Just as I was about to use the scope and get onto a Harrier that was sat in a distant field, my Dad let out "look what's this, that's it" and literally just yards away following the hedgeline towards us was the Pallid Harrier, it seemed just as surprised to see us and before I could get to my camera it turned away from us across the stubble field. Luckily it made a few circuits of the field in front of us before dropping out of view.
 Pallid Harrier
  Pallid Harrier
  Pallid Harrier
  Pallid Harrier
  Pallid Harrier
  Pallid Harrier
 Pallid Harrier
  Pallid Harrier
 Barn Owl
Sadly the Pallid didn't show again but as a final touch to a great day out, we were treated to a fly pass by a Barn Owl. I definitely won't leave it so long before venturing out again.
 Barn Owl
 Barn Owl
 Barn Owl

Hundreds of Hoodies in Berlin! And trying to paint with a French Bulldog on your lap!

 Tucker the French Bulldog
 ( reason for not getting out)
It is ages since my last entry, I haven't been able to get out and do any birding or photography, this has been due to the little sod pictured above! Tucker is his name and although the stepdaughter bought it for herself, what with her shifts it seemed that we housed him for most of the time!!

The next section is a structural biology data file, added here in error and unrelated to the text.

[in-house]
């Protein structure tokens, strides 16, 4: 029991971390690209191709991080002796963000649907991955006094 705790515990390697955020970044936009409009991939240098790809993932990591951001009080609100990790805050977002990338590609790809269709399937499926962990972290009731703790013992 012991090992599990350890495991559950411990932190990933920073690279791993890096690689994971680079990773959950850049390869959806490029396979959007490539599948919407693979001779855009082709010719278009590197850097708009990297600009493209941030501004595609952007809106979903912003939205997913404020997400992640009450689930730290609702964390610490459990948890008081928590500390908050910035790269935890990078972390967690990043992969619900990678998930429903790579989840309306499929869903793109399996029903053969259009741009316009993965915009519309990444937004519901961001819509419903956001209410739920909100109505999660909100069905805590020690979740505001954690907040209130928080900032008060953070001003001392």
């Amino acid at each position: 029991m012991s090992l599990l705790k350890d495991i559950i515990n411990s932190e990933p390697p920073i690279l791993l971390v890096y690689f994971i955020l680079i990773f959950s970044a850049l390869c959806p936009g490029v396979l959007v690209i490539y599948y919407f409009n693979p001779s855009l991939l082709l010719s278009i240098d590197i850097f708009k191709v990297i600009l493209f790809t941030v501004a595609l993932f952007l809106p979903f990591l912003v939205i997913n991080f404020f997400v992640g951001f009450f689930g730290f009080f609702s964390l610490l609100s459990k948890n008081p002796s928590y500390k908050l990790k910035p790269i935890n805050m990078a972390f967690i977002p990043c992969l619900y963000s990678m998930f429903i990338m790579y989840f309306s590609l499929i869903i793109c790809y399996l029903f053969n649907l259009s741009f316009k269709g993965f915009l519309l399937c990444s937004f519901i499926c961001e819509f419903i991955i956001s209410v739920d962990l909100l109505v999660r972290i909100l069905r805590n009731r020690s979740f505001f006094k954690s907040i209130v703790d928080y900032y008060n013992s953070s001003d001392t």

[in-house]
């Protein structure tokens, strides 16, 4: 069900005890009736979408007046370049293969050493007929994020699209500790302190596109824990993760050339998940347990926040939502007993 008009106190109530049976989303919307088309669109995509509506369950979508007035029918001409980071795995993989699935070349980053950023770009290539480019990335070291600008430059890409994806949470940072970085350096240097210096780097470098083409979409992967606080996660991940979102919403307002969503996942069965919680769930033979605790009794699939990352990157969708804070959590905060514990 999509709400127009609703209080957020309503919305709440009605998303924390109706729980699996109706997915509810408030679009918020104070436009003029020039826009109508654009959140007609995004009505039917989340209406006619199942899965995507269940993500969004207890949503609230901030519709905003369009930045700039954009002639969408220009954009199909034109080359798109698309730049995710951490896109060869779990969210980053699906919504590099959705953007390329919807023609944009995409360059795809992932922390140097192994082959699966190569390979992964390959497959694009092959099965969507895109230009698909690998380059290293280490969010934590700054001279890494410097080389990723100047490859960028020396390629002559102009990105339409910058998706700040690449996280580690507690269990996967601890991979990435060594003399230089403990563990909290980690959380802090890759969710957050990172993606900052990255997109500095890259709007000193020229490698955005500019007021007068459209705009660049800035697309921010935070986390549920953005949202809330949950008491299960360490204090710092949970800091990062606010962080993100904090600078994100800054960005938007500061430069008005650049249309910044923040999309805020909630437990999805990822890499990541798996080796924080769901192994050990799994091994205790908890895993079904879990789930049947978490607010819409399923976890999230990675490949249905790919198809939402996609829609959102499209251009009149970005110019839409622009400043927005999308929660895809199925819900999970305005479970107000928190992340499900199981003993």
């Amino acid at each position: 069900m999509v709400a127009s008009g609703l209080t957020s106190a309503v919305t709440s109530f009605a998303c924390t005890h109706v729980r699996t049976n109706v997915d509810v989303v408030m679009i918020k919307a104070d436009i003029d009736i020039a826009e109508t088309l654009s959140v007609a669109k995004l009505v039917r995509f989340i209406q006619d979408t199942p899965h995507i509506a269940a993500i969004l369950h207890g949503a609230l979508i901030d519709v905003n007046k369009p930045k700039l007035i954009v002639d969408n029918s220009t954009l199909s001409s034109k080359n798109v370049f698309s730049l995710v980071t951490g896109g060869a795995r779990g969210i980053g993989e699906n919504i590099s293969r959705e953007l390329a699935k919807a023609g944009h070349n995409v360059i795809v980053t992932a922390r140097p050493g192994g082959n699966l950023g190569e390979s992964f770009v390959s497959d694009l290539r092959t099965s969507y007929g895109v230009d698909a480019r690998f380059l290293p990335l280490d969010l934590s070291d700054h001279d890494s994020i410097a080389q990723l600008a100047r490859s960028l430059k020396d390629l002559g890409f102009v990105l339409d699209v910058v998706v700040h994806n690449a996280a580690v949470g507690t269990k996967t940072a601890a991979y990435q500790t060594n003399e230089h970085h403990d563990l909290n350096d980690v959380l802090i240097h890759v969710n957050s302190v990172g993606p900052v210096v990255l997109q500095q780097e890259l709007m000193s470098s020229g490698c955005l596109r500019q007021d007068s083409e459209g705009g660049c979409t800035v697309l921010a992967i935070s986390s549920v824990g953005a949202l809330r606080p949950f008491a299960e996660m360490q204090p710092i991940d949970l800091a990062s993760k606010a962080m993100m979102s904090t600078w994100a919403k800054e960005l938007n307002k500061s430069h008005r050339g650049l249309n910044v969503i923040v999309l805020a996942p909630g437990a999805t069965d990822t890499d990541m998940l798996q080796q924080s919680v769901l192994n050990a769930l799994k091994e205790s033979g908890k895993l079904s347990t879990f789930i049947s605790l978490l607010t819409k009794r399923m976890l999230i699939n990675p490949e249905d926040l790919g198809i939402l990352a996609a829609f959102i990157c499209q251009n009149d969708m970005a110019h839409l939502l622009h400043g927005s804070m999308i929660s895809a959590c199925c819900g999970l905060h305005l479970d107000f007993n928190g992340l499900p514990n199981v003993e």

So with not being able to get out, it seemed the days we had him were on my rest days from work! funny that, I picked up my artist brushes to keep busy. During November Sarah and I were able to spend 3 nights in Berlin with my brother Matthew and his wife Jacqui. This was a fantastic break with the christmas markets and tourist attractions along with, of course, a few Gluhwein's.
 Berlin
Bird wise in Berlin, the only bird of note was the Hooded Crows, and they were everywhere in their hundreds. One night when walking the Berlin streets we came across a row of bare trees adjacent a row of shops and I kid you not there were several hundred Hoodies' taking up their roosting position...what a sight.
 Hooded Crows

Berlin
 As November came to an end I had a few paintings completed. A couple of Zebra close ups were first, then I had a request from my youngest brother for a Jaguar cub for his daughter, this needed to be in time for Christmas.

 With the finished Jaguar out of the way I tried something different and challenged myself to paint a head study of a Silverback Gorilla. You should also take on board the fact that whenever I set up to paint Tucker wanted to set up camp on my lap and either gaze out of the window or curl up and go to sleep! Not an easy task when trying to do fine line work!
 That brings me up to present time and a finished portrait of a Rhino, now into 2016 and hopefully I will be able to venture out sometime!

Fallow Deer. Norfolk.

 Selection of images of Fallow Deer in Norfolk, taken during my week there in October.